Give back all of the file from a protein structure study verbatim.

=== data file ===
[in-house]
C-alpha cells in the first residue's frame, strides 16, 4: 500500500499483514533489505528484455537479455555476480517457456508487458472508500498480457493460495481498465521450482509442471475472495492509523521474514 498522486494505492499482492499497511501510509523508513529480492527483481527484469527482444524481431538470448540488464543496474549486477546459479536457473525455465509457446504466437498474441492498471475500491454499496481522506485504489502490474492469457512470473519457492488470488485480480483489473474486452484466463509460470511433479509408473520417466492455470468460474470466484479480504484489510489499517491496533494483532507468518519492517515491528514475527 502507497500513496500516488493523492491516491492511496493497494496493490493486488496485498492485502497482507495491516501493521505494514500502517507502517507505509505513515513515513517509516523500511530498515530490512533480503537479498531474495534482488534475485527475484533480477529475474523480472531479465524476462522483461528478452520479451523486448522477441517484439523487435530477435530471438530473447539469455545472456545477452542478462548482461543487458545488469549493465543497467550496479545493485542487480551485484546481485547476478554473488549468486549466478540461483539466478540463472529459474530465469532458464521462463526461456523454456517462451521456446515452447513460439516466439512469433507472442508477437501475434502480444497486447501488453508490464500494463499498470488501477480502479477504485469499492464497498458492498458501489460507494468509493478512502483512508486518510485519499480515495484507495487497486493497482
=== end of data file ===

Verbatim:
[in-house]
C-alpha cells in the first residue's frame, strides 16, 4: 500500500499483514533489505528484455537479455555476480517457456508487458472508500498480457493460495481498465521450482509442471475472495492509523521474514 498522486494505492499482492499497511501510509523508513529480492527483481527484469527482444524481431538470448540488464543496474549486477546459479536457473525455465509457446504466437498474441492498471475500491454499496481522506485504489502490474492469457512470473519457492488470488485480480483489473474486452484466463509460470511433479509408473520417466492455470468460474470466484479480504484489510489499517491496533494483532507468518519492517515491528514475527 502507497500513496500516488493523492491516491492511496493497494496493490493486488496485498492485502497482507495491516501493521505494514500502517507502517507505509505513515513515513517509516523500511530498515530490512533480503537479498531474495534482488534475485527475484533480477529475474523480472531479465524476462522483461528478452520479451523486448522477441517484439523487435530477435530471438530473447539469455545472456545477452542478462548482461543487458545488469549493465543497467550496479545493485542487480551485484546481485547476478554473488549468486549466478540461483539466478540463472529459474530465469532458464521462463526461456523454456517462451521456446515452447513460439516466439512469433507472442508477437501475434502480444497486447501488453508490464500494463499498470488501477480502479477504485469499492464497498458492498458501489460507494468509493478512502483512508486518510485519499480515495484507495487497486493497482